The end of the nineteenth century exhibits marked improvement in the means of alleviating suffering and for saving life. The sick and wounded in the last two wars have had furnished them life-saving appliances and means of transportation never dreamed of in former times. Public sentiment is so exercised in the matter of efficient attention to the needs of the sick and wounded in warfare that it is astonishing that people think or do so little in ordinary civil life in the matter of efficient first aid and comfortable transportation for the much larger number of persons who suffer injury on our railroads. The Interstate Commerce Commission shows that, in round numbers, there were 51,743 railroad casualties to persons in the year just ended. There were 7123 fatalities and 44,620 injuries. The total casualties to the British army in the war in South Africa, up to date, amount to about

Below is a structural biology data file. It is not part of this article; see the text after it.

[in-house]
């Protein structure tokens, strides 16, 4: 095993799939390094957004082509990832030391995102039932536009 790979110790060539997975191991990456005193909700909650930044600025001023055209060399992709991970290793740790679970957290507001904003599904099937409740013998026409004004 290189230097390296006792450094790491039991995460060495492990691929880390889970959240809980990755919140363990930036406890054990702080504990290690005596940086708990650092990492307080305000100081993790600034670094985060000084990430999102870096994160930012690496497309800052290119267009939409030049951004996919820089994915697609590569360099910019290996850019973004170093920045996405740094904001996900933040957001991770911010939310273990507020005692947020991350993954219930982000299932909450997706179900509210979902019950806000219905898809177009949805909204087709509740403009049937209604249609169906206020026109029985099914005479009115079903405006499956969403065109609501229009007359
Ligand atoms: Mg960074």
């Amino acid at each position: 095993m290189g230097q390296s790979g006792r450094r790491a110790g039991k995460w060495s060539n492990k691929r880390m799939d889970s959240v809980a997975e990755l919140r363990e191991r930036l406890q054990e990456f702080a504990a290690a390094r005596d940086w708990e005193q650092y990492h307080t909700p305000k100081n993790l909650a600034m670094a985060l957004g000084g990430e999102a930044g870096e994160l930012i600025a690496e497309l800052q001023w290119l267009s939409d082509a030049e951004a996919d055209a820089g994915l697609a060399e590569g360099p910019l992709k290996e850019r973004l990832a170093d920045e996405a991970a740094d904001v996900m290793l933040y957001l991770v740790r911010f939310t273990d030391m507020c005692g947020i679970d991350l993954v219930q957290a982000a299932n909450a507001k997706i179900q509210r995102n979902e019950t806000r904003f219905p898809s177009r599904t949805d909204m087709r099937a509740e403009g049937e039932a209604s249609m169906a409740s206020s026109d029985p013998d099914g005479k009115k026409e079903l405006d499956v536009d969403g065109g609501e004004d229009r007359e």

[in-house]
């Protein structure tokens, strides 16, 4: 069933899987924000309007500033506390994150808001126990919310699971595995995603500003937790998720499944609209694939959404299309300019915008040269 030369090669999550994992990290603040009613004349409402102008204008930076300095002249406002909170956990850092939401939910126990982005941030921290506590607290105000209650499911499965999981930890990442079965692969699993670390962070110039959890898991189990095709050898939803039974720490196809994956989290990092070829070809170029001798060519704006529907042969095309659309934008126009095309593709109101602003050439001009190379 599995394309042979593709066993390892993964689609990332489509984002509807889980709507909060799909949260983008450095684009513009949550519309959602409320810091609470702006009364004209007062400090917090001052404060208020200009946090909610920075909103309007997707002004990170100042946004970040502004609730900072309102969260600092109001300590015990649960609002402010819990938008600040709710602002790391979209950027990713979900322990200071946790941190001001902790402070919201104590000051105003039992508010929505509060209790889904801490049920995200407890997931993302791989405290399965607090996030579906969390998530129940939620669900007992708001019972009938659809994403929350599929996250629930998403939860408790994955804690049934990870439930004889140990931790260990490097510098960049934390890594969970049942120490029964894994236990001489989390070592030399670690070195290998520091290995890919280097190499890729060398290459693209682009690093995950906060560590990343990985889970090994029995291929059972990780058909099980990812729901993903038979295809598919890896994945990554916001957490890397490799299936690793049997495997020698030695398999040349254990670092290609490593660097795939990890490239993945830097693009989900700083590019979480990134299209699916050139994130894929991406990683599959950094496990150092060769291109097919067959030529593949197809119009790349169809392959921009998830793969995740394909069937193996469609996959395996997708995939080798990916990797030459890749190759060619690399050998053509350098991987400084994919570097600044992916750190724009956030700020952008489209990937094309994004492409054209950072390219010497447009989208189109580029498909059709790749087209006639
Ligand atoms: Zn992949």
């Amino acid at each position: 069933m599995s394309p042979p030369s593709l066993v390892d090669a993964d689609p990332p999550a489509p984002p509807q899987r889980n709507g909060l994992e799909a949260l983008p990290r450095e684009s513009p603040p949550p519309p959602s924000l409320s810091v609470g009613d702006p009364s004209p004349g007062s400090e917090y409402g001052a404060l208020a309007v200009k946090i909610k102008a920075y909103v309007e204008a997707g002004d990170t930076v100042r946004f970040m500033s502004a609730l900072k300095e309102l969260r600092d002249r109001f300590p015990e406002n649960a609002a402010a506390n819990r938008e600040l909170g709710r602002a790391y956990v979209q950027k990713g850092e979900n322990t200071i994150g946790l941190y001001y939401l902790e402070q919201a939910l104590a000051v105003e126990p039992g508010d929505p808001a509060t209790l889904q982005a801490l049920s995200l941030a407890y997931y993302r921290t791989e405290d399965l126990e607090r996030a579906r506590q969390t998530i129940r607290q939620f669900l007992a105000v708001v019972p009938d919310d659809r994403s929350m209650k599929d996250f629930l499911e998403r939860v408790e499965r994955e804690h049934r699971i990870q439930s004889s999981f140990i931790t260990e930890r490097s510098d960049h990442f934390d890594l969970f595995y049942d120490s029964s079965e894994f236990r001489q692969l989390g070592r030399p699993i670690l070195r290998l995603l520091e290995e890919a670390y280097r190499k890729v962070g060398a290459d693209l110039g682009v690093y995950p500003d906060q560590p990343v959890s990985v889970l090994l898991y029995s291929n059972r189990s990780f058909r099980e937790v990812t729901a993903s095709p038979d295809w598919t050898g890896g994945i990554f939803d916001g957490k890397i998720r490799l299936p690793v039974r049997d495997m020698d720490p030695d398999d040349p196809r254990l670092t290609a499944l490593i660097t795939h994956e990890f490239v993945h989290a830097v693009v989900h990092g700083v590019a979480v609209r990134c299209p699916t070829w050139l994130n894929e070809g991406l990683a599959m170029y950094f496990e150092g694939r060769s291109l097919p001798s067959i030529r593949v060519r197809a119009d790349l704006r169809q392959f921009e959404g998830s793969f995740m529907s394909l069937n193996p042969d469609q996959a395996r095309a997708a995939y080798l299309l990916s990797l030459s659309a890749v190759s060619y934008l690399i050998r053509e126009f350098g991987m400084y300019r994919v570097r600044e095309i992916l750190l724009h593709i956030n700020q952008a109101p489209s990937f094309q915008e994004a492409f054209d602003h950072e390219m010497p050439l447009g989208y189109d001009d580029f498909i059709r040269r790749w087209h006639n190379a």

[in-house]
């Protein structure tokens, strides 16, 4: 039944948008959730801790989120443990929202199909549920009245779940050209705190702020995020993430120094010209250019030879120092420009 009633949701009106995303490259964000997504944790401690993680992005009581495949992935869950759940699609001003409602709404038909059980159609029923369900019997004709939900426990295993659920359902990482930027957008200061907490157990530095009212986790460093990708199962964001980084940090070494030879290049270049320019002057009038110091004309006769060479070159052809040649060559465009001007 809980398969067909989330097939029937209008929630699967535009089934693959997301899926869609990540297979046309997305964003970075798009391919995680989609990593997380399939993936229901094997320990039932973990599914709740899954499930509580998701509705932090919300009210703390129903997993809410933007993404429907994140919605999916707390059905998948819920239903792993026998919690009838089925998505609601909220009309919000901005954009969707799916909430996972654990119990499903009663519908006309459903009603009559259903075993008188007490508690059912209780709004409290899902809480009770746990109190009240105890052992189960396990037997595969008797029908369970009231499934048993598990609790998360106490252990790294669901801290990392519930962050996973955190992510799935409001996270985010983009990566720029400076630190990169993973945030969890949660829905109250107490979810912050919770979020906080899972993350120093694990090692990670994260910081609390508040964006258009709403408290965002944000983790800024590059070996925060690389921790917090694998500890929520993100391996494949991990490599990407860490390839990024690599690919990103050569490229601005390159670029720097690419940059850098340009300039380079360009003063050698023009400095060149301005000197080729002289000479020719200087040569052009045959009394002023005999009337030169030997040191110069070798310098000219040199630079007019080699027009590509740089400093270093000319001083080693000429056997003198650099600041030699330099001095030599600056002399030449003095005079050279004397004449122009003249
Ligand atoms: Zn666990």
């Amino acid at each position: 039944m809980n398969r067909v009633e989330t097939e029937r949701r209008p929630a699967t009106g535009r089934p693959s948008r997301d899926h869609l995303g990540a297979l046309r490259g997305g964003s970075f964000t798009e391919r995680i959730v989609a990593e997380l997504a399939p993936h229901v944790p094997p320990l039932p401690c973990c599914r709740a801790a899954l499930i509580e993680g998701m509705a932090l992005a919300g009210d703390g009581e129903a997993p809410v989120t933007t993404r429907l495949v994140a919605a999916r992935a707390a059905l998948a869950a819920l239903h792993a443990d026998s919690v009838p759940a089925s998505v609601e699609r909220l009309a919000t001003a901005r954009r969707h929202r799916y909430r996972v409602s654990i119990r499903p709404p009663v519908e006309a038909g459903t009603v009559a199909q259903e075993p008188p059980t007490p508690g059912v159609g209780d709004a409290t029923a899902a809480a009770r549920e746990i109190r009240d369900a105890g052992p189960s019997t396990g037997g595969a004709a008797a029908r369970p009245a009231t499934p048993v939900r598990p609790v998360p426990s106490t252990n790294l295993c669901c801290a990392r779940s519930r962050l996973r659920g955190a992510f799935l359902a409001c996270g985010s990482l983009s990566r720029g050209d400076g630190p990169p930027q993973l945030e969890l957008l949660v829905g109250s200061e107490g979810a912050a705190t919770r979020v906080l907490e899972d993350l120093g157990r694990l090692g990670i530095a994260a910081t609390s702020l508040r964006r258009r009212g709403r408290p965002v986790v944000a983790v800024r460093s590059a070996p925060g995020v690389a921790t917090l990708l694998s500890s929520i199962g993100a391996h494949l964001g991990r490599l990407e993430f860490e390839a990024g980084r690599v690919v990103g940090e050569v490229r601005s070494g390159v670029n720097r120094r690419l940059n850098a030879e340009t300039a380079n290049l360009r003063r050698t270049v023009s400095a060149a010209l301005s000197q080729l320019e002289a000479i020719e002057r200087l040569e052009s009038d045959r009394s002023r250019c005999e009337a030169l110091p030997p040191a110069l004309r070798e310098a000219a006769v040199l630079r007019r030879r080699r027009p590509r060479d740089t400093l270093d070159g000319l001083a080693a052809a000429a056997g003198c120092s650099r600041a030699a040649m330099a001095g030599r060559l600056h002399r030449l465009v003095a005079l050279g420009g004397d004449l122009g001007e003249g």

ESTES WL. HOSPITAL CARS FOR RAILWAY SERVICE. JAMA. 1901;XXXVI(17):1179–1181. doi:10.1001/jama.1901.52470170025001h
Customize your JAMA Network experience by selecting one or more topics from the list below.
Create a personal account or sign in to: